Elz Valley (Elztal) is part of Black Forest, a mountain range in Baden-Württemberg, situated in the South-Western part of Germany, bordered by the Rhine valley to the west and south. Elztal's highest peak is Kandel with a hight of 1,240 meters (4,000 feet). Typical Elztal elevation is between 240 and 1,200 meters above sea level. Approximately two thirds of the area is covered by forest; the remaining area is mostly meadow and pastureland.
Highly visible from anywhere in Elztal is Kandel Mountain. In the early Middle Ages Kandel was called Channun, a name stemming from the Indo-German word "scand" meaning visible, sparkling, and then becoming in Celtic "cantos" (white). As the importance of wood supplies declined over centuries, so did Kandel as a source of income for local population. Back in 1923, in times of hyperinflation, local money was printed with the note "Accept me; I am backed by Kandel wood". Today, Kandel is a major tourist spot with occasionally too many cars spoiling the scenery. Throughout the year, sports are popular, skiing in winter, followed by para-gliding, mountaineering, and mountain biking in the remaining three seasons of the year.
Besides Kandel, further peaks along Elztal are Hörnleberg with its pilgrimage church (942 m), Hornkopf (1127 m), Brend (1150 m), and others such as Rosseck, Ibichkopf, Rohrhardsberg, Braunhörnle, Tafelbühl, and Gschasikopf.
The Elz, giving the valley its name, is a side-river to the Rhine. Many small rivers join the Elz on its route, such as Bergbächle, Frischnau, Biederbach, Yach, Spitzenbach, Erzenbach, Siegelbach, Gutach, Kohlenbach, Siensbach, Altersbach, Dettenbach, Wegelbach, and Suggenbach. River Glotter (coming from Glotter valley) joins the Elz in Riegel.
Elztal is a valley with outstanding natural beauty, clean air, and wealth of attractions. It is ideal for all sorts of outdoor sports. Mountain biking is particularly popular. Elztal is part of the largest contiguous mountain bike network in the world covering a distance of approximately 3000 km and consisting of a variety of routes, both for beginners and professionals alike. All routes are colour-coded and signposted.
There are routes for the whole family, which are not too steep and are therefore ideally suited to traditional bikers; there are routes packed with wonderful views, and historic restaurants to stop for a snack "Vesper" or full-fledged meal. With lots of clean fresh air, nature reserves, lakes and rivers, this valley is a delight for any visitor. There are also plenty of inns, so-called "Straussi" where you can sample farmers' cuisine.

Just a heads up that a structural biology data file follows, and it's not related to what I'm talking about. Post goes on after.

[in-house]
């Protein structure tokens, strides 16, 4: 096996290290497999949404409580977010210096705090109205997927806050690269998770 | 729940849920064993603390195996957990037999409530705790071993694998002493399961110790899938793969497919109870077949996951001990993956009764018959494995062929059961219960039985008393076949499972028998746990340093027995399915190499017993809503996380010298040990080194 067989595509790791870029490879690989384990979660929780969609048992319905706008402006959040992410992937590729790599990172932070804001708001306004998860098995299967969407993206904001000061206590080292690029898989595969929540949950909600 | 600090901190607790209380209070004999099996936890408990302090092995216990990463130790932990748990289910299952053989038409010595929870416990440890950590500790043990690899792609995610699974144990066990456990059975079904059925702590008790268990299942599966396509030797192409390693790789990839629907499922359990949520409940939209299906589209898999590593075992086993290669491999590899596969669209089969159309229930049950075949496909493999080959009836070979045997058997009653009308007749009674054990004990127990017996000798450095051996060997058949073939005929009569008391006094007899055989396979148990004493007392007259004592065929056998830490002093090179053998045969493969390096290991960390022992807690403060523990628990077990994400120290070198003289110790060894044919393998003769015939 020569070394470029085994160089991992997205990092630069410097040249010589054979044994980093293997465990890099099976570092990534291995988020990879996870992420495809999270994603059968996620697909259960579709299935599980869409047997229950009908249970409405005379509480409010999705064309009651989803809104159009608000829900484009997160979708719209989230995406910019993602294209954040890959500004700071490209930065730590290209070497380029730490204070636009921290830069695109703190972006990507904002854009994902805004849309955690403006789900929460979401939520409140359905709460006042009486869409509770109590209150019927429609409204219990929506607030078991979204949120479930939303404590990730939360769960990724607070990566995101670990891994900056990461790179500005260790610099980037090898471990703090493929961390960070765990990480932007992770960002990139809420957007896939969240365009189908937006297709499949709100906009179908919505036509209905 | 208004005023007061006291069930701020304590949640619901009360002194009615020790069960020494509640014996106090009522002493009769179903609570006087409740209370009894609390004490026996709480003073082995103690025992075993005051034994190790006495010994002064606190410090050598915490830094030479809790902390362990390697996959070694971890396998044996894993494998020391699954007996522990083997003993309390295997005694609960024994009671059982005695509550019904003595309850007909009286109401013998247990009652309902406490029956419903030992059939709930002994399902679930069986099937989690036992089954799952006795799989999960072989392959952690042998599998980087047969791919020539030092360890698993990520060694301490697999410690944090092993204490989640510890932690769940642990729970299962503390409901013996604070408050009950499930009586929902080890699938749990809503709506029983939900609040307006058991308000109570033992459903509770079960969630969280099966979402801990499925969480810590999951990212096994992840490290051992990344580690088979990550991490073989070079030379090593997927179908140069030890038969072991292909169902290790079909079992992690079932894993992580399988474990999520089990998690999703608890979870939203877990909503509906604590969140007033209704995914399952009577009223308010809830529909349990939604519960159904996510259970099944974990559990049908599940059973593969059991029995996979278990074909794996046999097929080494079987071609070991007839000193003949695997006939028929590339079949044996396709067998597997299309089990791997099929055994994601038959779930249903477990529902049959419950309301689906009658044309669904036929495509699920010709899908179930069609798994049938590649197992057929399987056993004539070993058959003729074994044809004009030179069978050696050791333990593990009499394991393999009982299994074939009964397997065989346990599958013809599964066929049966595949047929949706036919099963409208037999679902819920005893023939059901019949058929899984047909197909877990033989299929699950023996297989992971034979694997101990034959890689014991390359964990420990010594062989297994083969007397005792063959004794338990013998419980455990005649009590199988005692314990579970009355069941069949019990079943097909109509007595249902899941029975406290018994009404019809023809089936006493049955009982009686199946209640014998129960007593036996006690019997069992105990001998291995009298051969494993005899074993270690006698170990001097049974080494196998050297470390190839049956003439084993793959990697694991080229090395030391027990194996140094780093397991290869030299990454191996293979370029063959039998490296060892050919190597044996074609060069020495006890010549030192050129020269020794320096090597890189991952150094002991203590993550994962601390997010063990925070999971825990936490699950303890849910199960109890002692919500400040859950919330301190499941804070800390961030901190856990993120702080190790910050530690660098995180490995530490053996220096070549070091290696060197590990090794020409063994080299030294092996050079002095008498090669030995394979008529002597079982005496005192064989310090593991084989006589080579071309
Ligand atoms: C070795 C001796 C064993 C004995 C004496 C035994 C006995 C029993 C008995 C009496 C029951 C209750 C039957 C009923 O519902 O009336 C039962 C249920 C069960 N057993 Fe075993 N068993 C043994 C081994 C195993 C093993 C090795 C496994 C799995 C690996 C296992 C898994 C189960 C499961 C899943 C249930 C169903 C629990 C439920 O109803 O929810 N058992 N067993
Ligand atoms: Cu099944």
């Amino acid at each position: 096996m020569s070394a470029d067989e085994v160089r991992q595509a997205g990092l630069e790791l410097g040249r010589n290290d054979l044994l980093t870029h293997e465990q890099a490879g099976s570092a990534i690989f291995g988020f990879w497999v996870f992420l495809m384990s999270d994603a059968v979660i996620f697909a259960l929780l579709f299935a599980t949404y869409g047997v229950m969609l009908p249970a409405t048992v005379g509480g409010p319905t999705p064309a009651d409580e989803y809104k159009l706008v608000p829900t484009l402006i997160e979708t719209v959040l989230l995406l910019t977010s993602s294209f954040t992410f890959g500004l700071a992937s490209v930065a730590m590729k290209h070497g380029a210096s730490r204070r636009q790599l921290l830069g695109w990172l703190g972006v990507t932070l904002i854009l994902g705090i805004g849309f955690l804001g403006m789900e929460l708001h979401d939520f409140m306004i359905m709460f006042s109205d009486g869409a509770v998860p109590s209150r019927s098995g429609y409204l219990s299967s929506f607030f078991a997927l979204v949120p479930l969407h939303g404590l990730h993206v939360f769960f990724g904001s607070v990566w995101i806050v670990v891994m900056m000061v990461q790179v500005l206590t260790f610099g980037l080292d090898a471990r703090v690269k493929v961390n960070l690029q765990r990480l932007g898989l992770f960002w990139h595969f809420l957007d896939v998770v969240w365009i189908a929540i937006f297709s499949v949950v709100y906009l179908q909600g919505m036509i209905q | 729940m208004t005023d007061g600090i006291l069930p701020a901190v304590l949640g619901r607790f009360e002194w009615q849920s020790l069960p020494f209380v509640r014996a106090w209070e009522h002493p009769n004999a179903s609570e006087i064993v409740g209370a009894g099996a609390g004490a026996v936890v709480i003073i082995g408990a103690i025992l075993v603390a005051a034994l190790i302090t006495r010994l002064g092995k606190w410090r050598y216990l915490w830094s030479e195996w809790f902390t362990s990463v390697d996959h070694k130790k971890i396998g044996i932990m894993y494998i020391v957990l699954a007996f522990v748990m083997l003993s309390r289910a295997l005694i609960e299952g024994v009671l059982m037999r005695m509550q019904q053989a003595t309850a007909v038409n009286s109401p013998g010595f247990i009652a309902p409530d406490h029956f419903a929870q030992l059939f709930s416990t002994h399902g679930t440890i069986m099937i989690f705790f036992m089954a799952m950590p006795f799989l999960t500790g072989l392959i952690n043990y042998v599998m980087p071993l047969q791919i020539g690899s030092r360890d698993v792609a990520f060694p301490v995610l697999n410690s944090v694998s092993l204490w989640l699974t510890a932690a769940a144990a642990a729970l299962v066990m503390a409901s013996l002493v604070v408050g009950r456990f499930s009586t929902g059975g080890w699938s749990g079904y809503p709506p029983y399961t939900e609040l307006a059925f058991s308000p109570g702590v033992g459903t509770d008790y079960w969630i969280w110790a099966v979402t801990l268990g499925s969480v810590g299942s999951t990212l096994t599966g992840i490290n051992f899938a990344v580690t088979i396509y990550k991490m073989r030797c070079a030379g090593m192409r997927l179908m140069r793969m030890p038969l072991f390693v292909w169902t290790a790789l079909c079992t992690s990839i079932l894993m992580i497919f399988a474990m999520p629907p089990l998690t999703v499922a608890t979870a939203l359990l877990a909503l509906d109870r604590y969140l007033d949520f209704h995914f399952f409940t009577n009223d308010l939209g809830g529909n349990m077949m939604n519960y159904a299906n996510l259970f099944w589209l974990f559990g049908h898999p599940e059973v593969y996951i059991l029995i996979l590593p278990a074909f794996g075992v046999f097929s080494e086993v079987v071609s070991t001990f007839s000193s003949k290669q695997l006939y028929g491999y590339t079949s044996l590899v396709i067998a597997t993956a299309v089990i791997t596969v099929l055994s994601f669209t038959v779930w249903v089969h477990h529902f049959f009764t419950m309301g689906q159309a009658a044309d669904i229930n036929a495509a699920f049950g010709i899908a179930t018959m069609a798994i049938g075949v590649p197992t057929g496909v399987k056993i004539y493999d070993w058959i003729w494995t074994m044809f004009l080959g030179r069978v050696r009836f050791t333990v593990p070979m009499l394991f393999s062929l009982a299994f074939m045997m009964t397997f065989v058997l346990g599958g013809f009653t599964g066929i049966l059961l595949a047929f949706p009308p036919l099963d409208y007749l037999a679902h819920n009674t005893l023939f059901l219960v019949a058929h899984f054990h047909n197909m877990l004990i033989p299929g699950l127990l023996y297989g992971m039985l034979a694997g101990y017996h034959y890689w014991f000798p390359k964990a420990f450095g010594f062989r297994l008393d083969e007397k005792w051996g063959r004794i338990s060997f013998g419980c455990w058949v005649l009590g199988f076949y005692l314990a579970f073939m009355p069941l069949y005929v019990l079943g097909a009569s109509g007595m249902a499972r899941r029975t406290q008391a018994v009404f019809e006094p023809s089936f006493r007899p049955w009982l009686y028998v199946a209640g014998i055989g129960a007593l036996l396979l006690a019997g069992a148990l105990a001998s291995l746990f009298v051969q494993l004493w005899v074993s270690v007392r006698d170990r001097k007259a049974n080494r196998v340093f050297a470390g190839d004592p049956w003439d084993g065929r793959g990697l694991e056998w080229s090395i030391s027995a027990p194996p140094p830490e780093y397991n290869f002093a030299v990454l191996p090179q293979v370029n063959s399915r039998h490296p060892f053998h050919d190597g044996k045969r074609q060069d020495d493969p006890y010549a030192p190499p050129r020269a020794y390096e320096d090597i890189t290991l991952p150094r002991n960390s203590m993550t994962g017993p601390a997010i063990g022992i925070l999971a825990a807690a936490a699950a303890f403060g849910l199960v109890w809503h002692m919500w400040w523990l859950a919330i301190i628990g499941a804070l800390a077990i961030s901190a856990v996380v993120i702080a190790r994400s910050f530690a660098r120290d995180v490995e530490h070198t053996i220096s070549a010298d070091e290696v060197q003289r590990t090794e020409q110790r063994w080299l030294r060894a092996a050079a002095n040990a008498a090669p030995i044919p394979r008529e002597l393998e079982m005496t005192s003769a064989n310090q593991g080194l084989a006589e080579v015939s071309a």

Municipalities belonging to Elztal are, Buchholz, Batzenhäusle, Siensbach, Kollnau, Suggental (now all belonging to) Waldkirch, Gutach, Bleibach, Nieder- and Oberwinden, and Elzach. Waldkirch, the center of Elztal, dates back to the beginnings of St. Margarethen Monastery established during 10th century. Throughout its history, Waldkirch inhabitants had to adopt their skill base to changing environments. Whereas agriculture dominated the beginnings of the city, it was silver mining during the Middle Ages, followed textiles and jewelry in the 15th century, after the silver mining age ended abruptly on 15. May 1298 in Suggental (now Waldkirch), when a heavy rain flooded all mines killing workers and destroying dwellings; in the historic church of Suggental it was inscribed "1258, Suckenthal sinking" (an error made during renovation mistaking a "9" for a "5"). During the 30 year war, the church was destroyed but rebuilt in 1661.
Since 1834 organs are being manufactured in Waldkirch; in the 19th century textiles became popular again, followed by printing businesses. Looking back, Waldkirch lost all its mining and almost all textile companies (garn-spinner Gütermann in Gutach is the only one left in Elztal), one gemstone cutter (Wintermantel) remaining, and now featuring as many organ manufacturers as breweries: three. Today, tourism is the main source of income. Nonetheless, some recently established high-tech firms are producing solar cells, and optical equipment e.g., Sick, Waldkirch.
Historically, people in Elztal have been highly educated; the first public school opened its doors in Waldkirch in 1300, which became a high school in the 16th century. Since 1740 Waldkirch is offering a formal music education. The High School "Geschwister-Scholl" was re-named after the anti-Nazi activists, the Scholl sisters.
Elztal features a few breweries, churches, historic castles and museums; most famous being the Black Forest Museum with its barrel-organs. Waldkich is sometimes referred to as the city of organs hosting an international organs festival every three years. The Castle (Kastelburg), situated above Waldkirch, and historical architecture gives the city a medieval touch.